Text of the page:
- Huawei on Thursday launched its new P50 and P50 Pro smartphones without support for super-fast 5G internet.
- It's a sign of the toll that U.S. sanctions and a global chip shortage are taking on the Chinese tech firm.
- 5G phones are "beyond our reach" due to U.S. trade restrictions, Huawei's Richard Yu said.
Huawei on Thursday unveiled its new P50 smartphone line, which lacks support for super-fast 5G internet, as the Chinese tech giant grapples with both U.S. sanctions and a global chip shortage.
The company is launching two models: the P50 and a more expensive P50 Pro. Huawei's P series is mainly known for its cutting-edge camera tech, and the P50 lineup builds on that with two huge circular camera units.
On the P50, the main camera module has three lenses: a 50-megapixel large sensor, a 40MP monochrome lens and a 13MP super-wide angle lens. The second one uses a 64MP telephoto lens capable of 3.5 times optical zoom. Huawei says this lets users zoom in 200 times.
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However, neither model supports 5G mobile networks, instead coming with a 4G chipset from Qualcomm. It's a sign of how trade curbs imposed by the administration of former U.S. President Donald Trump continue to impact the firm.
Last year, Washington introduced restrictions which meant foreign manufacturers using U.S. technology would need to get a license to sell semiconductors to Huawei. Richard Yu, CEO of Huawei's consumer business group, had warned Huawei could run out of its own high-end Kirin chips, which are manufactured by Taiwanese firm TSMC.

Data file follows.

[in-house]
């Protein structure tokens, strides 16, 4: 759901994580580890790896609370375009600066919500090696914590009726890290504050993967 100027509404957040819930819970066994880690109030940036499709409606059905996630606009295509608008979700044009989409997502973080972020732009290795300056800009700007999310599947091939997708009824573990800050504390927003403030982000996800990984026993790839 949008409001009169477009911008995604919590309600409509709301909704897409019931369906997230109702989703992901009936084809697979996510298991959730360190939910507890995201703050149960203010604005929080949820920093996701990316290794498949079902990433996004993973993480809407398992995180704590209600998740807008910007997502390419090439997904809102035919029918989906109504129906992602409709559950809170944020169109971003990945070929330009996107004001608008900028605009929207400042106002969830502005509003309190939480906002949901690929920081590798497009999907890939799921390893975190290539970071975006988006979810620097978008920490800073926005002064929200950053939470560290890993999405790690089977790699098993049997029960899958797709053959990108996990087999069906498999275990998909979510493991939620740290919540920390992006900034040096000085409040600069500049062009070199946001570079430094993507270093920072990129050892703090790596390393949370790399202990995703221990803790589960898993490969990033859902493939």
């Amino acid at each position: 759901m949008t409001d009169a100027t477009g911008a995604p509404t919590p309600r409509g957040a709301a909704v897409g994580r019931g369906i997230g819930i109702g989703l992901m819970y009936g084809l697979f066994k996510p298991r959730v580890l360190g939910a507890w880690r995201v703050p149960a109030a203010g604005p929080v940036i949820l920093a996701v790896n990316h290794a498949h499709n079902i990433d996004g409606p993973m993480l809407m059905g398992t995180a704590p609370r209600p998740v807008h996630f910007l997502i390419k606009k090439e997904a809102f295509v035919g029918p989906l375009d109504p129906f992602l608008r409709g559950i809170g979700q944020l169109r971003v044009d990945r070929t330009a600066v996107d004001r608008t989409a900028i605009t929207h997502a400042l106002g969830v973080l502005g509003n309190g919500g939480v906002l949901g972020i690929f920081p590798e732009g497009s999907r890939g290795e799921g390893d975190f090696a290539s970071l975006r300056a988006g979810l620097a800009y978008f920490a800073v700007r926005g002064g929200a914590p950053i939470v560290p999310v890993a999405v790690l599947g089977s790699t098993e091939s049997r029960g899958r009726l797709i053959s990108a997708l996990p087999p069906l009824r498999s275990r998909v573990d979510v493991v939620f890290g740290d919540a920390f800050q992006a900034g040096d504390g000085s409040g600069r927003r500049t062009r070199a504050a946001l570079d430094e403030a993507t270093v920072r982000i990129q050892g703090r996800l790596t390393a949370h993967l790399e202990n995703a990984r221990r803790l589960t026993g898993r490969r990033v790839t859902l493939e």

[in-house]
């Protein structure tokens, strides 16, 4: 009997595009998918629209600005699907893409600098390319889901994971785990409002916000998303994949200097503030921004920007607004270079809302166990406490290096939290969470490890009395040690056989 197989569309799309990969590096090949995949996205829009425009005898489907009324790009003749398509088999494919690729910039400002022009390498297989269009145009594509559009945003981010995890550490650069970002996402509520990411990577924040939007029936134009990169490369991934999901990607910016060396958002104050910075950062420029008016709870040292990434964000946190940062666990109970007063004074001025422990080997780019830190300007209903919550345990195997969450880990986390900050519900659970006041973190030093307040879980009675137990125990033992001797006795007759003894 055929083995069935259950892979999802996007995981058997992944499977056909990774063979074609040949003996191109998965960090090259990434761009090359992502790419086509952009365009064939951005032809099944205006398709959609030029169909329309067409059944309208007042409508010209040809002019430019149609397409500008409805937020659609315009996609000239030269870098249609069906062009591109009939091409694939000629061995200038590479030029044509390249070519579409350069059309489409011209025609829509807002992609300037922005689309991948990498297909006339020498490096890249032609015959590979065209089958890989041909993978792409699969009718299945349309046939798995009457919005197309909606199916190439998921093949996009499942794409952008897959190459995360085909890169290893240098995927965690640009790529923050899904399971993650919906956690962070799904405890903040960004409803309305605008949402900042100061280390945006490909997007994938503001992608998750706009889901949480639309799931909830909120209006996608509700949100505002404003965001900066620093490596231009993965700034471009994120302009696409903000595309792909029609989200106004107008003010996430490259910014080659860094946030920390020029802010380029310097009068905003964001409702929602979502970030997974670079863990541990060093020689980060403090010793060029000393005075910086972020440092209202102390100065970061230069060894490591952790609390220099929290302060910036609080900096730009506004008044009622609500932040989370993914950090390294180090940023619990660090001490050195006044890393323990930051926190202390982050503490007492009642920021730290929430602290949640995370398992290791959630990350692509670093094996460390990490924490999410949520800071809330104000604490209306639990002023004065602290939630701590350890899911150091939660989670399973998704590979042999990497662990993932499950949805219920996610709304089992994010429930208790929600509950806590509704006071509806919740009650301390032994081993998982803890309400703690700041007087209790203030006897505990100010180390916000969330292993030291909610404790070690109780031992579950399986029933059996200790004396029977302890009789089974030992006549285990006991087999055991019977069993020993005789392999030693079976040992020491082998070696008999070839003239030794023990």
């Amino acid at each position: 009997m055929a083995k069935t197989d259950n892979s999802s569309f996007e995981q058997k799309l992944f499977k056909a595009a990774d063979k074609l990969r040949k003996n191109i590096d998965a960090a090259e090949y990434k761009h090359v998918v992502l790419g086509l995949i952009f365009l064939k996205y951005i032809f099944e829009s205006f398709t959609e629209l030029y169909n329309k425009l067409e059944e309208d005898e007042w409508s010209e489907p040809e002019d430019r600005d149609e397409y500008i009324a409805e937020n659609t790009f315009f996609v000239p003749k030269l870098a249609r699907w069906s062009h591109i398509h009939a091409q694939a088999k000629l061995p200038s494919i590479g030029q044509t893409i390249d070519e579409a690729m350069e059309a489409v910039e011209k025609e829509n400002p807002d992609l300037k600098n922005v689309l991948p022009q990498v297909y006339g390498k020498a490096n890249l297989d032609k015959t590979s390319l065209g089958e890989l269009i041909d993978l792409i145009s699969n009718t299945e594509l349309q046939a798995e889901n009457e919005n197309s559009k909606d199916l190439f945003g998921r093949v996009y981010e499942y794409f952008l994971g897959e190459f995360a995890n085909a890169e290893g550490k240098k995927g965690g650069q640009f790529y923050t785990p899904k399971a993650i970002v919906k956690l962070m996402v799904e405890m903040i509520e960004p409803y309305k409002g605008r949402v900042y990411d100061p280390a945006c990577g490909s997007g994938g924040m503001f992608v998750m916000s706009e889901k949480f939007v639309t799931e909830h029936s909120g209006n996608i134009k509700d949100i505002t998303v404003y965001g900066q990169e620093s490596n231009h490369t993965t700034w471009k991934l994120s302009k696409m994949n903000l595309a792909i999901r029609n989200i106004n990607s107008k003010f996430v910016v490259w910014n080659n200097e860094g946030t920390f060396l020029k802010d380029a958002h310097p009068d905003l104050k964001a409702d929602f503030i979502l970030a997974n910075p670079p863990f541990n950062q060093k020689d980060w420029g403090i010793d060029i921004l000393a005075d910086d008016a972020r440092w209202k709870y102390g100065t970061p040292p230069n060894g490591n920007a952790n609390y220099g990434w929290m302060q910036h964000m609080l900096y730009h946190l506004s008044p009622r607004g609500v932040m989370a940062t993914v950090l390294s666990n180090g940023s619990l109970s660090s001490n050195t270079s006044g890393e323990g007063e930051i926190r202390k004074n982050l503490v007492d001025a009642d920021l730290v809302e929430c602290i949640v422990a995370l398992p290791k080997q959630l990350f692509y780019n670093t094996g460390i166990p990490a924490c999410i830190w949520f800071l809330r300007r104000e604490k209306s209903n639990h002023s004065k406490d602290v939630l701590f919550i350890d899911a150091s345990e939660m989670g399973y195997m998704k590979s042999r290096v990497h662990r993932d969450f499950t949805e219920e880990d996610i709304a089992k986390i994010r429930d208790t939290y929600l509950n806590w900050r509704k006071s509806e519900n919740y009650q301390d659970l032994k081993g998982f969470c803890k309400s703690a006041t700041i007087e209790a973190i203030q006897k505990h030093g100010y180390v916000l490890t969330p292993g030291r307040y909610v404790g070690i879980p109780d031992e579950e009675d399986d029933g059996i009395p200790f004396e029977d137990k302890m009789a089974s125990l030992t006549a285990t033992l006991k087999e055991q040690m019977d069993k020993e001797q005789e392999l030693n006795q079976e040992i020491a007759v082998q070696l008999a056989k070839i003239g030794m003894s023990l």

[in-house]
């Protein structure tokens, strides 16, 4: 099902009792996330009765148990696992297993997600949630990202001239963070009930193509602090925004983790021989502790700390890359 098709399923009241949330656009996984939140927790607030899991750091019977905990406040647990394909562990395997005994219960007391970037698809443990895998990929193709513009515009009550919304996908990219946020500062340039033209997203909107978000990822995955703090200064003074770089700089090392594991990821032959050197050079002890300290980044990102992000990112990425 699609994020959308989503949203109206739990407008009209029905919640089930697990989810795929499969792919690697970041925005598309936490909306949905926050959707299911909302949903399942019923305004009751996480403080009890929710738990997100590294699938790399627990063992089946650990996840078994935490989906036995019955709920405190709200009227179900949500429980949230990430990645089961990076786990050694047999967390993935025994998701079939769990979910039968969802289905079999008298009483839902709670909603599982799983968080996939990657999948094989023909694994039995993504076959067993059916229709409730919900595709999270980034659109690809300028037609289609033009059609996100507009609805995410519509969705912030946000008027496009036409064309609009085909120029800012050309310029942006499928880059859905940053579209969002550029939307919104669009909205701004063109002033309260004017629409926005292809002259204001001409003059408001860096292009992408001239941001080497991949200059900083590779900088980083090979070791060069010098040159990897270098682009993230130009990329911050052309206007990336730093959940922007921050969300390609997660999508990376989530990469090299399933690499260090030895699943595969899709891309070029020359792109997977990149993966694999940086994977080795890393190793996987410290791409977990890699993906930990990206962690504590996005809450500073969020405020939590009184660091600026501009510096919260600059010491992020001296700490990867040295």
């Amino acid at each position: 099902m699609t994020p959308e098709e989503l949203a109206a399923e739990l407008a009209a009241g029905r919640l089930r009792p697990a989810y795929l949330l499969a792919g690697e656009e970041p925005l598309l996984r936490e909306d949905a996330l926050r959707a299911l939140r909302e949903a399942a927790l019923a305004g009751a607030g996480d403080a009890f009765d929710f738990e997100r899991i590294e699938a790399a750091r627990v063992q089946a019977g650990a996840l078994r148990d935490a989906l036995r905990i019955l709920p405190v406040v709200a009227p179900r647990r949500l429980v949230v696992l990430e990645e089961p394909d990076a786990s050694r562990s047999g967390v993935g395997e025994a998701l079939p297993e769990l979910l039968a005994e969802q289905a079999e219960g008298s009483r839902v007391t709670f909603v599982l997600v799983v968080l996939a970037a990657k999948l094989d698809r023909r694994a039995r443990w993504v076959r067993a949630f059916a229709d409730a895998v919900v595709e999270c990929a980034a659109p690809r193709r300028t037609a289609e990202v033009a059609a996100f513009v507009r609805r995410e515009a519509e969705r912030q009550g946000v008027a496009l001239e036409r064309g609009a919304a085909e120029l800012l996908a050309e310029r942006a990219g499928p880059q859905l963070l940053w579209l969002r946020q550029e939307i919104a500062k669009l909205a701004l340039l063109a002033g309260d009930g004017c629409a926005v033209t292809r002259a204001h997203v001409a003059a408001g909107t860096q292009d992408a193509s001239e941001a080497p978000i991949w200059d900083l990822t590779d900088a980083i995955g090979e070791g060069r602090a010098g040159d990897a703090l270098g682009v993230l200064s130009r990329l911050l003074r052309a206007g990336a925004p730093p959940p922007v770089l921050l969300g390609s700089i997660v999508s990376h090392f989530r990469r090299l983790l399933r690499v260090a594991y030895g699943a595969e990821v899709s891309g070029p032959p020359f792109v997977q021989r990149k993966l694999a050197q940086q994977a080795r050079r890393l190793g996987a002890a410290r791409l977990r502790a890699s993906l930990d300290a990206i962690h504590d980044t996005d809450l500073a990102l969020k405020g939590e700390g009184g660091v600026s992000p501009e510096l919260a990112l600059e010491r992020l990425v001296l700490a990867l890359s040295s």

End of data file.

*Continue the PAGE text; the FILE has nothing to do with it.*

Meanwhile, Huawei and other smartphone makers are starting to feel the impact of a worldwide shortage of semiconductors. Chips have been in short supply this year, mainly due to Covid-19-triggered factory closures and heightened demand for electronics. Huawei has blamed the shortage on U.S. sanctions.
"Our products still maintain the ultimate performance," Yu said Thursday. "Only a very small drop in speed will be experienced, almost negligible."
"Huawei is a global leader in 5G technology and in communication technology," he added. "Because of the four rounds of U.S. restrictions over the past two years or so, 5G phones are beyond our reach and we have to go with 4G."
The Huawei P50 starts at a price of 4,488 Chinese yuan ($695) while the P50 Pro starts at 5,988 yuan ($927).
Both P50 phones come with Huawei's new operating system, HarmonyOS, which the company introduced in response to Google's decision to stop licensing its Android software to the firm due to U.S. trade restrictions.
Yu said Thursday that more than 40 million Huawei users have upgraded their phones to HarmonyOS 2, a new version of its software. Starting from next year, Huawei customers will be able to upgrade any model to HarmonyOS, he added.